South Florida’s coral reefs are under attack.
Dr. Andrew Baker, a reef biologist at the University of Miami, said the numbers of corals living in Miami’s waters are declining at an alarming rate. And with coral reefs disappearing throughout the world as well, famine and poverty could some day become a new reality for coastal regions like South Florida.
Home to 25 percent of the world’s marine species, coral reefs provide a vital ecosystem for saltwater fish to spawn and feed. Without these diverse underwater habitats, species of marine animals could disappear, crippling the commercial fishery industry and tourism, leaving many without food or jobs. Baker, an associate professor of marine biology and fisheries at the University of Miami’s Rosenstiel School of Marine and Atmospheric Science, is trying to prevent that.
Baker, 40, is studying coral reefs and how climate change affects them, especially by increasing water temperatures and ocean acidification. At the school’s The Baker Lab – named after the biologist – Baker and several students are studying the relationships between corals and the algae in their bodies: algae serve as a food source for corals, and corals provide a home for algae.
This connection could be coral reefs’ best hope. Baker believes that corals have the ability to prefer certain algae depending on the water temperature. Coral’s flexibility to choose and swap these algae in a changing climate is at the core of Baker’s research.
Baker thinks that grafting algae with a high thermal tolerance onto corals could create a lifeline for coral reefs. A 2008 Pew Fellowship in Marine Conservation provided Baker with the funding to begin experimenting with algae and heat tolerance. His work is gaining currency as other coral scientists take note of bleaching as well as other damages from tourism, pollution and overfishing in places like Haiti and Japan.
Nearby, the upcoming dredging of Miami’s port, which supporters say is needed to compete with other ports berthing bigger ships, promises to destroy a portion of Biscayne Bay’s coral reefs. But dying coral reefs are far from limited to Biscayne Bay. All over Florida, scientists have seen sharp declines in coral over the past 25 years and, according to a study published in August by the Rosenstiel school, coral reefs suffered a 40 percent coral-tissue mortality rate after January 2010’s cold snap.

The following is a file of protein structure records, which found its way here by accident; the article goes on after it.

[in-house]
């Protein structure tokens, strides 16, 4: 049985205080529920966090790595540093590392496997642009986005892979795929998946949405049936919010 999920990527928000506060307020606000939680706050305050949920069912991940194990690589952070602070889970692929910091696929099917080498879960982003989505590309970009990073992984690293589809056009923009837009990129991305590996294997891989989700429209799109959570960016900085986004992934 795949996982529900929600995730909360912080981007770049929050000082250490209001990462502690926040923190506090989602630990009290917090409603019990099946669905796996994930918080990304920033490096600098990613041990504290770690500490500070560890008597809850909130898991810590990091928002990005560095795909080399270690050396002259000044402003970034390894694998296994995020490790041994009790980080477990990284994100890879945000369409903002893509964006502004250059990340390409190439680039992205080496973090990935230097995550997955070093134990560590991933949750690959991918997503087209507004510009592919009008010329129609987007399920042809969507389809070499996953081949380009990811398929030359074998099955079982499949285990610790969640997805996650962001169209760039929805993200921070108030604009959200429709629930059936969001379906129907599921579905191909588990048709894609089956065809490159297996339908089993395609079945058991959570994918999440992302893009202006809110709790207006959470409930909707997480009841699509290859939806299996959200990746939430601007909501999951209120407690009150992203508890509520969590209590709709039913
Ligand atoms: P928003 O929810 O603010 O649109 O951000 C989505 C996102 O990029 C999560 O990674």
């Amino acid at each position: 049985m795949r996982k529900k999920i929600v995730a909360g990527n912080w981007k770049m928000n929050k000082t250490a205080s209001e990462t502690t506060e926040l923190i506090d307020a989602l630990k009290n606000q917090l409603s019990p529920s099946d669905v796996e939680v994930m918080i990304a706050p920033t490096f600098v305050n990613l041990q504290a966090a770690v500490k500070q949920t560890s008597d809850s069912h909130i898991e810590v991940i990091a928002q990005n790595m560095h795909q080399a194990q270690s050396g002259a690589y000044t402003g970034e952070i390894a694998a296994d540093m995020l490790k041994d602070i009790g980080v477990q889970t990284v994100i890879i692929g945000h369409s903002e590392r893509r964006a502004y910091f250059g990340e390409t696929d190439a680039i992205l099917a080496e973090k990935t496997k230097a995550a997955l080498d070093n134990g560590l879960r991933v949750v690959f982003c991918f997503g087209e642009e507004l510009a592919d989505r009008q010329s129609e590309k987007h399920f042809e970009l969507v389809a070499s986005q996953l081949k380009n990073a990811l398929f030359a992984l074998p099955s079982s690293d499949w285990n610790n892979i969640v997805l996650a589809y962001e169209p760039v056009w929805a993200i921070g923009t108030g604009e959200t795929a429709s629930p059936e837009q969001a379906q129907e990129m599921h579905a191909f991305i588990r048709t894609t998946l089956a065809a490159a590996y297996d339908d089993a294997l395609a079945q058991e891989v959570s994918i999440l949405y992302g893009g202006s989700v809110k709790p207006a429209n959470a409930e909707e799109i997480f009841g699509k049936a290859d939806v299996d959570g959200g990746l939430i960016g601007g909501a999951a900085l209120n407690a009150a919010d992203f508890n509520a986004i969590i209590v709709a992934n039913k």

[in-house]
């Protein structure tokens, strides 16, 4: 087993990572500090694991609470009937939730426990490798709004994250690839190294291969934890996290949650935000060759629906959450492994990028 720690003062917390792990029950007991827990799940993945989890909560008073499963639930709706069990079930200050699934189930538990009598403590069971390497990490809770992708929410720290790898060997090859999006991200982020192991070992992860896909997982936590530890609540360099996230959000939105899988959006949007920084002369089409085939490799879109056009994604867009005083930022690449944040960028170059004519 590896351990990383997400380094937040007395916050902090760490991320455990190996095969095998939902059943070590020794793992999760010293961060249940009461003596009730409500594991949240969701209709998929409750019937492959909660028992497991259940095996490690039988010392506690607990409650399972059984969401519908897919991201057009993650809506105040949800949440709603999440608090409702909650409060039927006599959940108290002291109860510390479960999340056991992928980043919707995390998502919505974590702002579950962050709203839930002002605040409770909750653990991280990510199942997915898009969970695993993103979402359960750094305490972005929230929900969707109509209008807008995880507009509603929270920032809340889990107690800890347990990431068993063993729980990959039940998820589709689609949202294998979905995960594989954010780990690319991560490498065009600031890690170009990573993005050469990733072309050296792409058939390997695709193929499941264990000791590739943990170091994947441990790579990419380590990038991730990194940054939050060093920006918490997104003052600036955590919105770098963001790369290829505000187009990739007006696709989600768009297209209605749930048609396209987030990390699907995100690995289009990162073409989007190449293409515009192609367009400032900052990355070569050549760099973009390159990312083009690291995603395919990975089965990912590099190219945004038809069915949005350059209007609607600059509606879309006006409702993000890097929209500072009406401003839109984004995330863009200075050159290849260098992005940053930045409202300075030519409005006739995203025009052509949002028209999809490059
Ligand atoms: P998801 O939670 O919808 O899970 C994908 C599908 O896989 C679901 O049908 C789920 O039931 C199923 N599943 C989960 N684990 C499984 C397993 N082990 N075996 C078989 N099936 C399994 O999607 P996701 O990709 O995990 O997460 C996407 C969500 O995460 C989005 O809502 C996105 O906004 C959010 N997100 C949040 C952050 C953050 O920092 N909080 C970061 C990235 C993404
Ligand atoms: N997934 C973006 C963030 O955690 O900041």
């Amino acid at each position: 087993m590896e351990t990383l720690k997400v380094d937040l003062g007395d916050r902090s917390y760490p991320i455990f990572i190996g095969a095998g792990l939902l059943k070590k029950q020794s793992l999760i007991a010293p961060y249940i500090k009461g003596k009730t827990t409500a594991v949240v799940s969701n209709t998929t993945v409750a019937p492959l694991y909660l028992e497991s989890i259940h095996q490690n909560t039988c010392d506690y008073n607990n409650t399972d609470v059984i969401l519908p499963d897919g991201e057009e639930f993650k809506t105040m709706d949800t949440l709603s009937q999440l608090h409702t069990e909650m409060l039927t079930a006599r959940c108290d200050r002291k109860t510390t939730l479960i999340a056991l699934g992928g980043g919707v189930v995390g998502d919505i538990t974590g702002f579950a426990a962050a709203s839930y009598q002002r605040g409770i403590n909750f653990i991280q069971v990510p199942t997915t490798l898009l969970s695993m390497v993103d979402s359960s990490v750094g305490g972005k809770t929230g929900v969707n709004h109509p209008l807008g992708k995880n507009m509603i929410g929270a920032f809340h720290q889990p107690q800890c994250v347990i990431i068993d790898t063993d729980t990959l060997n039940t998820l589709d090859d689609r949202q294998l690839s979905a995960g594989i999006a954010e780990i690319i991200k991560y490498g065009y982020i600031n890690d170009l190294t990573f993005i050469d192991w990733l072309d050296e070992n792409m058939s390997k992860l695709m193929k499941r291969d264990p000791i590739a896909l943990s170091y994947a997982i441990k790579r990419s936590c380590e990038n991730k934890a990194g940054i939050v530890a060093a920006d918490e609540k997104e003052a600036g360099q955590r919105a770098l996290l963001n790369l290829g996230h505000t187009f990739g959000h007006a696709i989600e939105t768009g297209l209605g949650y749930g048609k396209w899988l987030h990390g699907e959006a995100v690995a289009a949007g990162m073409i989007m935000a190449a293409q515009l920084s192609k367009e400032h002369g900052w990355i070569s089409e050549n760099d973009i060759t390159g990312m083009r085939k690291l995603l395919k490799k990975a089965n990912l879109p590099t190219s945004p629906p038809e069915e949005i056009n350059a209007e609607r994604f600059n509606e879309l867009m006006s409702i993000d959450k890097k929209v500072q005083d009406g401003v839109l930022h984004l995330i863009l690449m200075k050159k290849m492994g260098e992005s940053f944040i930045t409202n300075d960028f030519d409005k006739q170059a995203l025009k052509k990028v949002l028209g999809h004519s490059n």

In the 1970s, staghorn coral were everywhere, said Frank Young, 55, who has been diving for 45 years and is the member-chairman of the Active Divers Association, Miami’s oldest dive club. “Now, it’s like a boneyard.”
Florida’s coral are in danger simply because of where they like to grow. Florida “is a very fragile place for corals,” said Herman Wirshing, a fifth-year graduate student who works with Baker. “Given that natural boundary plus all of the man-made threats that they face … it’s a very tricky situation with corals and keeping them healthy.”
Baker’s passion belies his low-key nature. Baker, who grew up around the sea in England, became fascinated with corals 18 years ago as a marine biology graduate student at the University of Cambridge.” In Britain, we’re never far away from the ocean,” he said. “When I was a kid, I would always be the guy looking through rock pools to try to collect whatever I could find.”
While Baker spends much time writing results and proposals for his next projects, his students like Wirshing take charge of the experiments and DNA processes in The Baker Lab.
Xaymara Serrano, a fourth-year graduate student, said one of the benefits of working with Baker is that he has an open mind about starting new research ventures. Some of his students, including first-year doctoral student Rivah Winter, were attracted to Rosenstiel largely because of Baker and his lab. “When you’re looking to join a Ph.D. program, it’s not just about applying to the school,” Winter said. “You’re really going to be fitting into a community when you join a lab.”
When Baker, who is married, isn’t in his lab seeking ways to save coral reefs, he is kept busy by his three children, ages 3, 7 and 9, who enjoy water-based activities. The children’s favorite place to go is the Rosenstiel school’s own beach at Virginia Key which is filled with sea life.
Baker enjoys his work and the ability to help the environment. “It’s a pretty diverse job,’’ he said. “No two days are the same, and I feel very much in control of my own ideas. If I have a good idea, I have the luxury of being able to explore it and see what happens – that’s really rewarding.”